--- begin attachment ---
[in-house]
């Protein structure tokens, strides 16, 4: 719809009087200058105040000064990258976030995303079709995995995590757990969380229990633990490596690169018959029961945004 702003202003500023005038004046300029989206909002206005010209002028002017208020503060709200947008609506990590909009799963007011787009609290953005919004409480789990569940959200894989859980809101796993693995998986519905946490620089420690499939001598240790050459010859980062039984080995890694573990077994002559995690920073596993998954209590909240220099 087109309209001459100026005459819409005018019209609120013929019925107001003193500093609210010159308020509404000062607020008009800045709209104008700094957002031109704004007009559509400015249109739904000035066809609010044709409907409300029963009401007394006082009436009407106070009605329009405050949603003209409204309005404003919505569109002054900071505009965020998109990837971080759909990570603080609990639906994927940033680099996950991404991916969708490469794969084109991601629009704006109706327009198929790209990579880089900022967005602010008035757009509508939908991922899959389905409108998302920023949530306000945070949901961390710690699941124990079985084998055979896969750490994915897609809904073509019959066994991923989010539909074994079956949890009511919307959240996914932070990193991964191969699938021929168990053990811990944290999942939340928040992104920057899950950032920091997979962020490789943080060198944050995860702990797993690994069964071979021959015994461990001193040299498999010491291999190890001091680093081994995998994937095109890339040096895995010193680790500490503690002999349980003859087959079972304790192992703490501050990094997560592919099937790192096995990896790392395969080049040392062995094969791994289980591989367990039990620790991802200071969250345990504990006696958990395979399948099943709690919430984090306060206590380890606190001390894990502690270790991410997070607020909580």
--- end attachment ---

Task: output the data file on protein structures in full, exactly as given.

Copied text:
[in-house]
């Protein structure tokens, strides 16, 4: 719809009087200058105040000064990258976030995303079709995995995590757990969380229990633990490596690169018959029961945004 702003202003500023005038004046300029989206909002206005010209002028002017208020503060709200947008609506990590909009799963007011787009609290953005919004409480789990569940959200894989859980809101796993693995998986519905946490620089420690499939001598240790050459010859980062039984080995890694573990077994002559995690920073596993998954209590909240220099 087109309209001459100026005459819409005018019209609120013929019925107001003193500093609210010159308020509404000062607020008009800045709209104008700094957002031109704004007009559509400015249109739904000035066809609010044709409907409300029963009401007394006082009436009407106070009605329009405050949603003209409204309005404003919505569109002054900071505009965020998109990837971080759909990570603080609990639906994927940033680099996950991404991916969708490469794969084109991601629009704006109706327009198929790209990579880089900022967005602010008035757009509508939908991922899959389905409108998302920023949530306000945070949901961390710690699941124990079985084998055979896969750490994915897609809904073509019959066994991923989010539909074994079956949890009511919307959240996914932070990193991964191969699938021929168990053990811990944290999942939340928040992104920057899950950032920091997979962020490789943080060198944050995860702990797993690994069964071979021959015994461990001193040299498999010491291999190890001091680093081994995998994937095109890339040096895995010193680790500490503690002999349980003859087959079972304790192992703490501050990094997560592919099937790192096995990896790392395969080049040392062995094969791994289980591989367990039990620790991802200071969250345990504990006696958990395979399948099943709690919430984090306060206590380890606190001390894990502690270790991410997070607020909580």